On the Wing

Flying in the face of widespread left wing extremism!

Archive for April, 2006

School’s out for ever.

Posted by Exile on April 30, 2006

(My apologies to Alice Cooper).

Having read last week that a school in Malmö, Sweden, had to close because of the disruptive muslim behaviour, I foolishly thought that this was a ‘one-off’ affair and not really reflective of the state of European schools. Generally, I may be correct, but I found a disturbing article in the Times concerning a German school in the town of Rütli. Similar things are going on there. And who’s at the bottom of it? Well, according to one female teacher:

“They turn up without pens or books,” she added of her pupils, most of them the children of immigrants from Turkey or the Arab world. “They fight, they set off fireworks, they kick in doors. There’s no point in trying to teach. If you hang up a poster, they tear it down.”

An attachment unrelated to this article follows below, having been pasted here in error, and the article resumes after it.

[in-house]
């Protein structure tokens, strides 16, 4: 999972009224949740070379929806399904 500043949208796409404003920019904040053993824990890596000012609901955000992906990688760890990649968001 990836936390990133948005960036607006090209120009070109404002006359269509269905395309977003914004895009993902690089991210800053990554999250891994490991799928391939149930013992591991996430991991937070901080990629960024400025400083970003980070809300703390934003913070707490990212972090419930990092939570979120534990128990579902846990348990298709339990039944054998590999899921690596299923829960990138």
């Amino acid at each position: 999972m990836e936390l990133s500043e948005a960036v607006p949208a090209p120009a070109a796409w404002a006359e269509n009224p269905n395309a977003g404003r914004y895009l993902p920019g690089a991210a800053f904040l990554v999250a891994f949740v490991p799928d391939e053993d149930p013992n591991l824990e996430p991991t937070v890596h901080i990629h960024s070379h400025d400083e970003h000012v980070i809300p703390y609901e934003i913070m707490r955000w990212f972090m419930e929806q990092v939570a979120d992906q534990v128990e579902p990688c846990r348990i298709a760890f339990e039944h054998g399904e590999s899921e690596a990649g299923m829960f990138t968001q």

The children of immigrants from Turkey or the Arab world. Why does this not surprise me? Worse than that, what can possibly be gained by disrupting a school? Without education, their chances of getting a good job or career are about zero. Integration? Forget it. Disintegration is more the bench mark here.

Her fellow teachers — all native Germans — feel the same way and have begged the government to close the Rütli school. “We’re completely exhausted,” they wrote in an open letter. “More teachers are off sick than students. This is a sign of unbearable pressure.”
Their plight has pushed the subject of Germany’s immigrant community to the top of the political agenda.

The article goes on to describe these young thugs as being the children and grandchildren of immigrant workers from the 60’s.

The country is struggling to integrate the immigrants already there. The children and grandchildren of 1960s “guest workers” often speak little German and have limited chances of finding a job. Unemployment among immigrants is 26%. Their chances of discovering a role model are just as remote. “School for them,” said Petra Eggebrecht, former director of the Rütli school, “is simply a place to fight for peer recognition, where young criminals become idols.”